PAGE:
10/26/22 Michael Barnett trial, Natalia Barnett arrives to testify

Natalia Barnett arrives to testify during the trial of her adoptive father, Michael Barnett, at the Tippecanoe County Courthouse on Wednesday morning.

Natalia Barnett’s Ukrainian birth certificate said she was 7 when Michael and Kristine adopted her, but the Barnetts soon began to suspect she was much older than they initially thought.

Court records show a doctor from Peyton Manning Children’s Hospital in Indianapolis estimated that she was about 8 when she was adopted in 2010, but Natalia’s age has been a mystery since she was discovered to be living alone in 2014.

Based on opinions from Natalia’s primary care physician and her social worker, the Barnetts had her birth year legally changed to 1989 in a Marion County Probate Court in 2012, which would make her an adult during the time of the alleged neglect.

Michael Barnett initially faced counts of neglect of a dependent based on Natalia being a minor, but those were dismissed because her legal age now means she would have been an adult during the alleged neglect. But the state is still proceeding with neglect charges on the premise that Natalia is disabled.

Superior Court Judge Steven Meyer recently declared that Natalia’s age can no longer be litigated in this trial, spurring multiple objections from deputy prosecutor Jackie Starbuck as the case began its first day of trial Monday.

The judge ruled that the words “adult,” “child,” “minor” or any other equitable word cannot be used during the proceedings, and Natalia Barnett can only be referred to as her legal age, being born in 1989.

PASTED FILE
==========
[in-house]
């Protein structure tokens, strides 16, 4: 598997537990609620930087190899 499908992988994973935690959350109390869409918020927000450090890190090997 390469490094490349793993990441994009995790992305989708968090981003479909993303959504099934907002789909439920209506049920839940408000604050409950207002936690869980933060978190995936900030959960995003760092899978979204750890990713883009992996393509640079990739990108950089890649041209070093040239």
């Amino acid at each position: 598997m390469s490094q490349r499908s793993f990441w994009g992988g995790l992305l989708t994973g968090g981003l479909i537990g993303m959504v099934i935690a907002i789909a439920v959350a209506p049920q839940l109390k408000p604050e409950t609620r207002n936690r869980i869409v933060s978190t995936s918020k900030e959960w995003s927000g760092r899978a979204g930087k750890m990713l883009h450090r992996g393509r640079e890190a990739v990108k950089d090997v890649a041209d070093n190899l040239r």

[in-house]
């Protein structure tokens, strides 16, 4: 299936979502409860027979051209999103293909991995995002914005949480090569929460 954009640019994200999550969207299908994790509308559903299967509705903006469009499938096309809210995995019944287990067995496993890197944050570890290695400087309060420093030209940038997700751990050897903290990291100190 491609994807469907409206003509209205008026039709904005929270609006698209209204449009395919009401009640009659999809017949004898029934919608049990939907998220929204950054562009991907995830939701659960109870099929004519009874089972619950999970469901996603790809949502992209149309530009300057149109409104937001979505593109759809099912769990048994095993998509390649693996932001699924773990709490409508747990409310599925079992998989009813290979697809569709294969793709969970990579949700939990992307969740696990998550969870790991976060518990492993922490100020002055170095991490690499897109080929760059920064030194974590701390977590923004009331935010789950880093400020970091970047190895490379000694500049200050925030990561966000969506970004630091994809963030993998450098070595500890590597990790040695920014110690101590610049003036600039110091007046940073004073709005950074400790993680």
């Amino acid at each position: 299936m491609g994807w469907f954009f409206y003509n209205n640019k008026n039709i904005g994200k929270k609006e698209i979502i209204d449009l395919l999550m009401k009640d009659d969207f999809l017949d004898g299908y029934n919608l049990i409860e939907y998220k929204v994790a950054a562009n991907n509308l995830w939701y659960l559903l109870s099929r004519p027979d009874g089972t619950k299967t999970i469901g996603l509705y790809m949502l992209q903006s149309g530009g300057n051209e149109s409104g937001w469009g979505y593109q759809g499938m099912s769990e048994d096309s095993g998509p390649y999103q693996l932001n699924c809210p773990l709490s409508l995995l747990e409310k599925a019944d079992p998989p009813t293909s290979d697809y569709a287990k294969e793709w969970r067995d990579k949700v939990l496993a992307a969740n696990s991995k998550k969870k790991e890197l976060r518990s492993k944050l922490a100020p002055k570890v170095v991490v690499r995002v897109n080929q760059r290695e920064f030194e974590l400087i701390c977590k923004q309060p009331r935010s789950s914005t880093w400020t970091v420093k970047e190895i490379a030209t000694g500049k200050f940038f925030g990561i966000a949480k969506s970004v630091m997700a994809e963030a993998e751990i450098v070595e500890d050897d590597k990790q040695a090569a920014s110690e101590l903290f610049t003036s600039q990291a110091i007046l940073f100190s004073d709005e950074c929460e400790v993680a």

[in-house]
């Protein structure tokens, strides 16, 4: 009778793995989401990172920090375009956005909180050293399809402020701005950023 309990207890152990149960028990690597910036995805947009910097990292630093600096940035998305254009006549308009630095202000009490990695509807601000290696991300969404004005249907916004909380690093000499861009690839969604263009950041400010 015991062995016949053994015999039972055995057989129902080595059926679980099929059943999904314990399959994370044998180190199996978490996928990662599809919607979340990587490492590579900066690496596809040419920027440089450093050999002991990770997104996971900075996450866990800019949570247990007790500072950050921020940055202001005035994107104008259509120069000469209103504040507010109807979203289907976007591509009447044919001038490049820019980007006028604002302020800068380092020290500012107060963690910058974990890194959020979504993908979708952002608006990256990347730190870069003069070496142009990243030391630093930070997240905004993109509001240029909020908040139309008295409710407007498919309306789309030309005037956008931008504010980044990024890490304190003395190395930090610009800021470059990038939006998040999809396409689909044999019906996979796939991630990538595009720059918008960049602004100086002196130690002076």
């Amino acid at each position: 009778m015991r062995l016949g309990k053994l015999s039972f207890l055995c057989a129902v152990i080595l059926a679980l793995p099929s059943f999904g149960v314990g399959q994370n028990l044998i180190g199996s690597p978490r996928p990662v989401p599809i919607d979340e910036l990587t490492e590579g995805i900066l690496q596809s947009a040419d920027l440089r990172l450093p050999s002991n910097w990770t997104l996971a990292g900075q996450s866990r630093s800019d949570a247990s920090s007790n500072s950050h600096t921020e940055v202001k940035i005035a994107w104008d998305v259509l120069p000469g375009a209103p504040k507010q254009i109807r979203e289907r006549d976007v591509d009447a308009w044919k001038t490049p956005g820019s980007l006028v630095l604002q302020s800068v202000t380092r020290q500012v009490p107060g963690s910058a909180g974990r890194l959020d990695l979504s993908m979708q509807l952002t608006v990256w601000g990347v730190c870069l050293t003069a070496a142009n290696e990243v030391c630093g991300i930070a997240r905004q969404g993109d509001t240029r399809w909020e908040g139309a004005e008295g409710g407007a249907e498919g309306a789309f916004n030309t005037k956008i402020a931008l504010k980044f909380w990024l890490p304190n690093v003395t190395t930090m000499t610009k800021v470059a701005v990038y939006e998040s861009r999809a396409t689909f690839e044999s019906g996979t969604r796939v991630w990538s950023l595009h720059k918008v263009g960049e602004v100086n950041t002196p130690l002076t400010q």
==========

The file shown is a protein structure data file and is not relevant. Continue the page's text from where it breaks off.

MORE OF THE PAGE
Just minutes into his opening statement on Monday, defense attorney Terrance Kinnard apparently slipped up when he said Michael Barnett left his “adult daughter” in a Lafayette apartment.

Meyers admonished him after the jury left the room, floating the threat of a mistrial if either counsel uses that language again.

The problem hasn’t come up in trial since then.

Furthermore, the court will not allow “medical, scientific, biological or any other such evidence to contest or litigate Natalia’s age.”

Prosecutors filed a motion in the week before the trial to appeal the Tippecanoe Superior Court’s decision not to allow Natalia to be referred to as a “child” or an “adult.”

The prosecutors argued that “evidence to rebut untrue or incomplete disclosures to the jury should be permitted.”

They said the assumption that Natalia was not a minor during the time she was left alone in the apartment would be detrimental to the prosecutors’ case, and that they have more evidence to present which can prove Natalia was a minor.

The defendant’s counsel quickly countered with a motion to dismiss the entire case, arguing that the state is trying to present evidence for a crime that is no longer related to the case due to it being established that Natalia was born in 1989.

The court denied both motions on Oct. 19.

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